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(Bloomberg) -- U.K. Prime Minister Theresa May’s disastrous performance in last month’s election handed Britain’s business leaders greater leverage to lobby for a softer Brexit, according to the Institute of Directors.

“The election has upside for the business community,” Barbara Judge, chairman of the industry lobby group with about 35,000 members, said in an interview in Geneva. “It’s opened the door for us.”

Business Secretary Greg Clark, Brexit Secretary David Davis and Chancellor of the Exchequer Philip Hammond are among the ministers canvassing business for ideas and solutions, said Judge, after addressing the British-Swiss Chamber of Commerce.

About 60 percent of the institute’s members said in response to a recent poll that the rights of European Union citizens in the U.K. was their top priority, while 72 percent said the government’s main challenge was to negotiate a new trade agreement with the bloc.

May’s government has struck a softer tone since the election, which deprived it of a parliamentary majority. Hammond told business leaders on Monday they must help make the case to Europe for a smooth Brexit. The chancellor also has argued that leaving the Brexit talks without a deal, as some including May have threatened, would be a “bad outcome” and that immigration should be managed rather than “shut down.”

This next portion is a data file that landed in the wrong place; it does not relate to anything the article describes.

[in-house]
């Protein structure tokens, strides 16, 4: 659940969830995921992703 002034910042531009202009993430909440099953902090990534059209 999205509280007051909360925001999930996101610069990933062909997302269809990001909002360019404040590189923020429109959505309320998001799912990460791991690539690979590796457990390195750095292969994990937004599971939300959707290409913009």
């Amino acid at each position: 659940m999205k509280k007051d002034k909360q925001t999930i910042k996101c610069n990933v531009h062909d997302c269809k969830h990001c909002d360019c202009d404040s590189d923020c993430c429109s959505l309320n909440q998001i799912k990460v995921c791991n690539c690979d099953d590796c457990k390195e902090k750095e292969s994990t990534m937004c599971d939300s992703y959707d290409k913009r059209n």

“We’ve been arguing for this position on immigration from the beginning, but we weren’t being heard,” said Judge. “There will be a problem for industry if we don’t have immigration; we need talented, skilled labor.”

There are signs that others are working to get May to rethink her approach to the breakup. The U.K. should be working toward a “bespoke agreement” that comes close to replicating the single market, said Judge.

“Perhaps you find something that is the moral equivalent, but doesn’t use the words, or maybe that has some differences -- something that’s not the full Monty, but close enough to approximate the benefits of the single market,” she said.

The voice of business leaders will gain greater weight if the economy is buffeted by fallout from the Brexit vote, she said.

“When we see inflation going up, when we see the pound going down, when we see the difficulties that will happen when a lot of companies start to move into the EU, then business will have examples of why it needs to be heard,” said Judge.

To contact the reporter on this story: Dylan Griffiths in Geneva at dgriffiths1@bloomberg.net.

To contact the editors responsible for this story: James Herron at jherron9@bloomberg.net, Simon Kennedy, Kevin Costelloe

©2017 Bloomberg L.P.

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